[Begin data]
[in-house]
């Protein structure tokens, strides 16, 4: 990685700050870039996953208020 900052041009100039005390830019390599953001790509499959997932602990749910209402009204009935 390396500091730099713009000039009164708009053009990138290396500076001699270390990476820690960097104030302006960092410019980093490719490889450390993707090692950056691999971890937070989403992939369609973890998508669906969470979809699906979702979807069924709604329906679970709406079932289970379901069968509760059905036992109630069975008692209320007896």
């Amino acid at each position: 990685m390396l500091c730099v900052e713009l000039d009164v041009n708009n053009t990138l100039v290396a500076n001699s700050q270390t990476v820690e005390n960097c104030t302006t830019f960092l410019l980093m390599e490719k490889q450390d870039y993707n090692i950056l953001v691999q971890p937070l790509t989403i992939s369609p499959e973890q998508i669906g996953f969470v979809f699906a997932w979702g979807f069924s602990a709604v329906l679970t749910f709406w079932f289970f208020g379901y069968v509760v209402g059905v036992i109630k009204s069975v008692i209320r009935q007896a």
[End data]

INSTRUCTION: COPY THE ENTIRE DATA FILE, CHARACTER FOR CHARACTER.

[in-house]
């Protein structure tokens, strides 16, 4: 990685700050870039996953208020 900052041009100039005390830019390599953001790509499959997932602990749910209402009204009935 390396500091730099713009000039009164708009053009990138290396500076001699270390990476820690960097104030302006960092410019980093490719490889450390993707090692950056691999971890937070989403992939369609973890998508669906969470979809699906979702979807069924709604329906679970709406079932289970379901069968509760059905036992109630069975008692209320007896």
């Amino acid at each position: 990685m390396l500091c730099v900052e713009l000039d009164v041009n708009n053009t990138l100039v290396a500076n001699s700050q270390t990476v820690e005390n960097c104030t302006t830019f960092l410019l980093m390599e490719k490889q450390d870039y993707n090692i950056l953001v691999q971890p937070l790509t989403i992939s369609p499959e973890q998508i669906g996953f969470v979809f699906a997932w979702g979807f069924s602990a709604v329906l679970t749910f709406w079932f289970f208020g379901y069968v509760v209402g059905v036992i109630k009204s069975v008692i209320r009935q007896a």